We had some fun writing for this website in 2017. In addition to our case studies, which detail concrete road projects around the state, the posts ranged from one city’s fight against potholes to the dangers potholes pose for EMTs and paramedics as they race to the hospital.
Here are our Top 5 picks for 2017. Take a look:
1. Worthington battling potholes on two fronts
Like many public works crews across Minnesota, Worthington city crews spend a lot of time filling potholes. Last spring, the Worthington Daily Globe reported that city crews spend a week of non-stop pothole filling to put a Band-Aid on the problem every spring and summer. But that’s not all. In its fight to reduce potholes, the city has begun to pave more streets with concrete. Read more.
2. How a Mustang is like a concrete street
Mustangs are not cheap cars, but they are well built and last a long time. In this blog post, Editor Renee McGivern likens her 2005 investment in a Mustang to city or county’s investments in concrete streets. Like her Mustang, she notes concrete may cost more than asphalt on the front end, but concrete streets are high performing and built to last. See the post.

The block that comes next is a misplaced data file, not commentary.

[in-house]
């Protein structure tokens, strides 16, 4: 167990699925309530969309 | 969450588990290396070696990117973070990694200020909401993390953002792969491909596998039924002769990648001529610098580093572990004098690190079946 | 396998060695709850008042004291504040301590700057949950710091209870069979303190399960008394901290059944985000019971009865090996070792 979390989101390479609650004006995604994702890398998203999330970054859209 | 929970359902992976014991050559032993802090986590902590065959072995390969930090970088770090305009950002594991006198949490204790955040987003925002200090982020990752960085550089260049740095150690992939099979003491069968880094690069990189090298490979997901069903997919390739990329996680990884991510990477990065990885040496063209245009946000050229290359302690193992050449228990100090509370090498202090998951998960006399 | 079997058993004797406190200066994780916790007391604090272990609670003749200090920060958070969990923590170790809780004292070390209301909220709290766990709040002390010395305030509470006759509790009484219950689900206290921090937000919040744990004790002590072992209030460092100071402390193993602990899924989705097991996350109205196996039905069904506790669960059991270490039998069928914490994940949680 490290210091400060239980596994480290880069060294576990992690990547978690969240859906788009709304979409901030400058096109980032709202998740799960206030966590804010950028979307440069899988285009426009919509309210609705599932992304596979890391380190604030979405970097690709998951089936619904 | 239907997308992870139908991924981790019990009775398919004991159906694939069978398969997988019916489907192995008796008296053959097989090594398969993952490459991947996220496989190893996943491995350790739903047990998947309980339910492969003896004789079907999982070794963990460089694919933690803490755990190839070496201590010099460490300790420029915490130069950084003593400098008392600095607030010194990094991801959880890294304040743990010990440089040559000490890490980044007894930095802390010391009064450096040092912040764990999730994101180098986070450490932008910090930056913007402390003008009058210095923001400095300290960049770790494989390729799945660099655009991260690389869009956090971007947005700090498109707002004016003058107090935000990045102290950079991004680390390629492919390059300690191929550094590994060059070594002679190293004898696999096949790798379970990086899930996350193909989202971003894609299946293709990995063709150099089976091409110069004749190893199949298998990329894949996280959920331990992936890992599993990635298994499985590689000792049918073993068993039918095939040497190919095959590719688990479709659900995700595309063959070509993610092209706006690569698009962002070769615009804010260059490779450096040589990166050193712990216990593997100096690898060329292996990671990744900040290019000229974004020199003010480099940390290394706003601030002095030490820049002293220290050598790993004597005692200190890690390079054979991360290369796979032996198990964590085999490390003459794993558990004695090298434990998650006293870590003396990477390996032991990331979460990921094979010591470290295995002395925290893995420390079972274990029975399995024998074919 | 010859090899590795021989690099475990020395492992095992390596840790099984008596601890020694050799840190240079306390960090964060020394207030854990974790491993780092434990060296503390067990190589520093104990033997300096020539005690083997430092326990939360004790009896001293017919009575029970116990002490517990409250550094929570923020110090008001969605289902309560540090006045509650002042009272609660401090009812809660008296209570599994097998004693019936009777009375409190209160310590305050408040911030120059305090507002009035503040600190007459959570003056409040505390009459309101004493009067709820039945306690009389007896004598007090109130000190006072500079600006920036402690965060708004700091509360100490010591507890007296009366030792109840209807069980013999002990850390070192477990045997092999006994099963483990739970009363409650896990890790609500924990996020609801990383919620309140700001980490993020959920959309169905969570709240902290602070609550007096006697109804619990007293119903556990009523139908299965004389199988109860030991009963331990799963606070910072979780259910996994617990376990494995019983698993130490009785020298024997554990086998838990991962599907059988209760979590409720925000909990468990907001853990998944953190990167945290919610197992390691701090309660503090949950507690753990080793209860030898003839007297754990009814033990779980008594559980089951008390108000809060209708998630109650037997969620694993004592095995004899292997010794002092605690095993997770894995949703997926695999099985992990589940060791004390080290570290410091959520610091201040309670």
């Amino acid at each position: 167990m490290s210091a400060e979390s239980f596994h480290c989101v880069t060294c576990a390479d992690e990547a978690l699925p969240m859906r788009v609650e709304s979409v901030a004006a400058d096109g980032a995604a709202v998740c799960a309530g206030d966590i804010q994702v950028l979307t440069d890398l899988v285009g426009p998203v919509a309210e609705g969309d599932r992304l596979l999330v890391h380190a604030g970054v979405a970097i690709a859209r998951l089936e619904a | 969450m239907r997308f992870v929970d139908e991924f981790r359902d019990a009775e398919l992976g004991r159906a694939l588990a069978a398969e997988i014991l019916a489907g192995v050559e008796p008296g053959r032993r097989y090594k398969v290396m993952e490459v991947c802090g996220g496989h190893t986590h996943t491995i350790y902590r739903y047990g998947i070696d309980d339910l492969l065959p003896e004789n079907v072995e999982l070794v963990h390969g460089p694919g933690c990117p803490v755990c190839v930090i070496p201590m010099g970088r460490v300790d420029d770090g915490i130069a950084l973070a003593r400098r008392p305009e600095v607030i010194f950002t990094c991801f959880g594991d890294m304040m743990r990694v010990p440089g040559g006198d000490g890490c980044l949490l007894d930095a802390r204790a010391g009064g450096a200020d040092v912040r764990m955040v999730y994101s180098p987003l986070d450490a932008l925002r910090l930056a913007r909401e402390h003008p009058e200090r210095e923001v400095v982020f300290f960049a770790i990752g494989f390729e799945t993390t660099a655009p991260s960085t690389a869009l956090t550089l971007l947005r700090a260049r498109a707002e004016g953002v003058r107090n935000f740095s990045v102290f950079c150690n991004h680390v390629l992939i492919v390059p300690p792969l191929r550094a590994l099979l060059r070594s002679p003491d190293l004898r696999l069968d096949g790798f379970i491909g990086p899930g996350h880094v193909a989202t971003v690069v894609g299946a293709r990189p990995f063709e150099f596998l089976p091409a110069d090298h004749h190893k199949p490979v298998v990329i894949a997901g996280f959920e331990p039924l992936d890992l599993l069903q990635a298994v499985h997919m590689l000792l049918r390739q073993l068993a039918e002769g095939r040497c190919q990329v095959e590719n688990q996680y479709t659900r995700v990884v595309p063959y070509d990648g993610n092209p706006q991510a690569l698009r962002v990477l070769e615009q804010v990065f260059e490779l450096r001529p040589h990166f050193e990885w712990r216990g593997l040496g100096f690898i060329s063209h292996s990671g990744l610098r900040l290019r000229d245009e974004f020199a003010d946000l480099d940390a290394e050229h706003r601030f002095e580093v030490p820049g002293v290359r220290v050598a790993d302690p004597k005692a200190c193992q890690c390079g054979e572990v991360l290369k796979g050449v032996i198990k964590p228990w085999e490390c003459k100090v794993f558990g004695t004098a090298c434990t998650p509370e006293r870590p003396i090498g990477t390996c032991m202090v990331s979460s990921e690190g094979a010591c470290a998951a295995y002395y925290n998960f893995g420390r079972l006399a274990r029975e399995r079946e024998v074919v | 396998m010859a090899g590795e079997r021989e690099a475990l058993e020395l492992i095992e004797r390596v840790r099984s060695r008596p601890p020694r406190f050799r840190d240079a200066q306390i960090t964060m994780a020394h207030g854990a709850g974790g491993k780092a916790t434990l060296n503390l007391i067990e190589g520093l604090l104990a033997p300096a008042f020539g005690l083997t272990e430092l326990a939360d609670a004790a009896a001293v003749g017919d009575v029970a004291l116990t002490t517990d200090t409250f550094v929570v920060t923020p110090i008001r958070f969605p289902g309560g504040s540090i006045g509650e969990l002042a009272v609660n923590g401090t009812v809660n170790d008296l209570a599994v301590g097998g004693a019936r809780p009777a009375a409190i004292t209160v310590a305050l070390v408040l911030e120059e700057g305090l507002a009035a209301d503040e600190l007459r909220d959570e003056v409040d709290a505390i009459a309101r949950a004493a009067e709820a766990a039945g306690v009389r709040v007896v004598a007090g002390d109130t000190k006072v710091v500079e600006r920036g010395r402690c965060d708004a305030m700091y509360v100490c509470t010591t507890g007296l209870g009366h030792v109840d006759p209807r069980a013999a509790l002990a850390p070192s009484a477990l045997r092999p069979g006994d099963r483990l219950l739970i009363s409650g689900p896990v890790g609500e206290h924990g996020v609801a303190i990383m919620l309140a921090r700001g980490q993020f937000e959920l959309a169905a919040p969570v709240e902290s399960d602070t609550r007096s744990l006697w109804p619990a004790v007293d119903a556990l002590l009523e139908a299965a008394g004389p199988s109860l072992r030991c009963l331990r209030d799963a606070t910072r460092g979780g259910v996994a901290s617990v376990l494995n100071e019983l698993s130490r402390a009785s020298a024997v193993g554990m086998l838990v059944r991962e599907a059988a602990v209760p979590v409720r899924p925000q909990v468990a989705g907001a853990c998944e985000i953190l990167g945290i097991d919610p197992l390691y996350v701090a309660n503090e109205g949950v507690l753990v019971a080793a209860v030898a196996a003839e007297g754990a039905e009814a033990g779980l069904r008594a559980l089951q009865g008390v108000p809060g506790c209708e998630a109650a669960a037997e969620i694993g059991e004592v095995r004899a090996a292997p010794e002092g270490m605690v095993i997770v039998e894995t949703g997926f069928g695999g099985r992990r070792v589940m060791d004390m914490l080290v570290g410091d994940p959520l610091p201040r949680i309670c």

3. Infographic makes it easy to see the cost of roads
This infographic compares the initial and “life cycle” costs of asphalt and concrete on a one-mile stretch of road. It includes the projected costs of potholes repairs, as well. The end result is that after 20 years, concrete costs a bit less. By the end of 40 years, the costs of maintaining that road will be fairly even. Check it out.
4. EMTs, paramedics know dangers of potholes
Add emergency medical technicians (EMTs) and paramedics to the list of folks who know the dangers of potholes. On the roads, it’s difficult for ambulance drivers – seeking the quickest way possible to an emergency call — to avoid the bumps, let alone pothole-riddled roads. Take a look.
5. Four things to know about colored concrete for your next project
Many city councils face decorating decisions when their city embarks on a downtown streetscape or similar project. One of the most common choices they make is using colored concrete to affordably jazz up plain gray concrete and public spaces. To help cities make a good decision about colored concrete, we interviewed two Aggregate & Ready Mix Association of Minnesota (ARM) members who explained what you can do to ensure your colored concrete looks great and lasts decades. Here’s what they have to say.